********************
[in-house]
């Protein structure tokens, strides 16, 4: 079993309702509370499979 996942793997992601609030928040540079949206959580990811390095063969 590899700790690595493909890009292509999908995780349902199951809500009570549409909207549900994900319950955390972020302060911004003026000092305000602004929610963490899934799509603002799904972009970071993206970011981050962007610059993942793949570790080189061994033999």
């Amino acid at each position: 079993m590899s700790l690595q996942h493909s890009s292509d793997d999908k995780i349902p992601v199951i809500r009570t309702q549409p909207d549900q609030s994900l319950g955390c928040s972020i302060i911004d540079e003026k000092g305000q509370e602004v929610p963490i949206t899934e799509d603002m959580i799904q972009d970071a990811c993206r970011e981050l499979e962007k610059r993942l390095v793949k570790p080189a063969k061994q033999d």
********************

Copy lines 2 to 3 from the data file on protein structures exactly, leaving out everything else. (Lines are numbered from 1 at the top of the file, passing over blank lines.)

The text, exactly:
């Protein structure tokens, strides 16, 4: 079993309702509370499979 996942793997992601609030928040540079949206959580990811390095063969 590899700790690595493909890009292509999908995780349902199951809500009570549409909207549900994900319950955390972020302060911004003026000092305000602004929610963490899934799509603002799904972009970071993206970011981050962007610059993942793949570790080189061994033999």
């Amino acid at each position: 079993m590899s700790l690595q996942h493909s890009s292509d793997d999908k995780i349902p992601v199951i809500r009570t309702q549409p909207d549900q609030s994900l319950g955390c928040s972020i302060i911004d540079e003026k000092g305000q509370e602004v929610p963490i949206t899934e799509d603002m959580i799904q972009d970071a990811c993206r970011e981050l499979e962007k610059r993942l390095v793949k570790p080189a063969k061994q033999d």